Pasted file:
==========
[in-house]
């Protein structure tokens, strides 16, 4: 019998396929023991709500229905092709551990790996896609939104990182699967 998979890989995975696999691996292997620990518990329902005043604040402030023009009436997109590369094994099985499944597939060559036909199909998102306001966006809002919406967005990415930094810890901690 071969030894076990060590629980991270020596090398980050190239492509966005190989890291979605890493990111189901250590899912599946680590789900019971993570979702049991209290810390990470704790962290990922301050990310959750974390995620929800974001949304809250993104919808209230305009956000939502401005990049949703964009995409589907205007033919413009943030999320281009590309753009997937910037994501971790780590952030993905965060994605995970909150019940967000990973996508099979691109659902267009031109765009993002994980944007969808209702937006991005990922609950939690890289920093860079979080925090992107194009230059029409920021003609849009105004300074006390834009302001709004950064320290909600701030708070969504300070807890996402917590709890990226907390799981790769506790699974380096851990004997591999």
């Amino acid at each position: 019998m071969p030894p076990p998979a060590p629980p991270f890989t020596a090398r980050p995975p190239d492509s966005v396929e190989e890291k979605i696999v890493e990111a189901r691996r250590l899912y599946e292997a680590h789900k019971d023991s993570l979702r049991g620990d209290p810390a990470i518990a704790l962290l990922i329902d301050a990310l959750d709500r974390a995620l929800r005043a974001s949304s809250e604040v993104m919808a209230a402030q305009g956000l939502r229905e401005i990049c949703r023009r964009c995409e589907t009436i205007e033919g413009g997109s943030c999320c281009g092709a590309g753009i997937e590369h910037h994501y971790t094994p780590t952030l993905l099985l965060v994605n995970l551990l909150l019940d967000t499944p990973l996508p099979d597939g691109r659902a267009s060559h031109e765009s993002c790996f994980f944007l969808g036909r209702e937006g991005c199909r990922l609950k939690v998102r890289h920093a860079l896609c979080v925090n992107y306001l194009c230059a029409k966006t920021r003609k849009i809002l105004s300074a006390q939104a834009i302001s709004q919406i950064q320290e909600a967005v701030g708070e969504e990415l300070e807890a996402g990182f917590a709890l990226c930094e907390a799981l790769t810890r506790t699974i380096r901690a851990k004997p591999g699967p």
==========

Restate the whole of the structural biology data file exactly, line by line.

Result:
[in-house]
């Protein structure tokens, strides 16, 4: 019998396929023991709500229905092709551990790996896609939104990182699967 998979890989995975696999691996292997620990518990329902005043604040402030023009009436997109590369094994099985499944597939060559036909199909998102306001966006809002919406967005990415930094810890901690 071969030894076990060590629980991270020596090398980050190239492509966005190989890291979605890493990111189901250590899912599946680590789900019971993570979702049991209290810390990470704790962290990922301050990310959750974390995620929800974001949304809250993104919808209230305009956000939502401005990049949703964009995409589907205007033919413009943030999320281009590309753009997937910037994501971790780590952030993905965060994605995970909150019940967000990973996508099979691109659902267009031109765009993002994980944007969808209702937006991005990922609950939690890289920093860079979080925090992107194009230059029409920021003609849009105004300074006390834009302001709004950064320290909600701030708070969504300070807890996402917590709890990226907390799981790769506790699974380096851990004997591999």
């Amino acid at each position: 019998m071969p030894p076990p998979a060590p629980p991270f890989t020596a090398r980050p995975p190239d492509s966005v396929e190989e890291k979605i696999v890493e990111a189901r691996r250590l899912y599946e292997a680590h789900k019971d023991s993570l979702r049991g620990d209290p810390a990470i518990a704790l962290l990922i329902d301050a990310l959750d709500r974390a995620l929800r005043a974001s949304s809250e604040v993104m919808a209230a402030q305009g956000l939502r229905e401005i990049c949703r023009r964009c995409e589907t009436i205007e033919g413009g997109s943030c999320c281009g092709a590309g753009i997937e590369h910037h994501y971790t094994p780590t952030l993905l099985l965060v994605n995970l551990l909150l019940d967000t499944p990973l996508p099979d597939g691109r659902a267009s060559h031109e765009s993002c790996f994980f944007l969808g036909r209702e937006g991005c199909r990922l609950k939690v998102r890289h920093a860079l896609c979080v925090n992107y306001l194009c230059a029409k966006t920021r003609k849009i809002l105004s300074a006390q939104a834009i302001s709004q919406i950064q320290e909600a967005v701030g708070e969504e990415l300070e807890a996402g990182f917590a709890l990226c930094e907390a799981l790769t810890r506790t699974i380096r901690a851990k004997p591999g699967p």